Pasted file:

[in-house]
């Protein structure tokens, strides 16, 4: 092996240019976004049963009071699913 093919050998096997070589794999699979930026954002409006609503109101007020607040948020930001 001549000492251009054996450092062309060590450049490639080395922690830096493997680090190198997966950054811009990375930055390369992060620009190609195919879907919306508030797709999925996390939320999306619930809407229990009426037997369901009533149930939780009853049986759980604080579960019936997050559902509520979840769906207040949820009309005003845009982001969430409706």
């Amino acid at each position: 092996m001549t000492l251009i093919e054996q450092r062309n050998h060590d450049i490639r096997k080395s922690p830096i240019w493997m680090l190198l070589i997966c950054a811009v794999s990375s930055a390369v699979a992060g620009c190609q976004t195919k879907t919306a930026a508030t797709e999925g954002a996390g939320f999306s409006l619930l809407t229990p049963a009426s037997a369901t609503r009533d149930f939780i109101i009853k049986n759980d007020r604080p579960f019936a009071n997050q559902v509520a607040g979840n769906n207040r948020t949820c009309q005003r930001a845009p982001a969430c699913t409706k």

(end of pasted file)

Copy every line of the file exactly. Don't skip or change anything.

[in-house]
């Protein structure tokens, strides 16, 4: 092996240019976004049963009071699913 093919050998096997070589794999699979930026954002409006609503109101007020607040948020930001 001549000492251009054996450092062309060590450049490639080395922690830096493997680090190198997966950054811009990375930055390369992060620009190609195919879907919306508030797709999925996390939320999306619930809407229990009426037997369901009533149930939780009853049986759980604080579960019936997050559902509520979840769906207040949820009309005003845009982001969430409706």
């Amino acid at each position: 092996m001549t000492l251009i093919e054996q450092r062309n050998h060590d450049i490639r096997k080395s922690p830096i240019w493997m680090l190198l070589i997966c950054a811009v794999s990375s930055a390369v699979a992060g620009c190609q976004t195919k879907t919306a930026a508030t797709e999925g954002a996390g939320f999306s409006l619930l809407t229990p049963a009426s037997a369901t609503r009533d149930f939780i109101i009853k049986n759980d007020r604080p579960f019936a009071n997050q559902v509520a607040g979840n769906n207040r948020t949820c009309q005003r930001a845009p982001a969430c699913t409706k």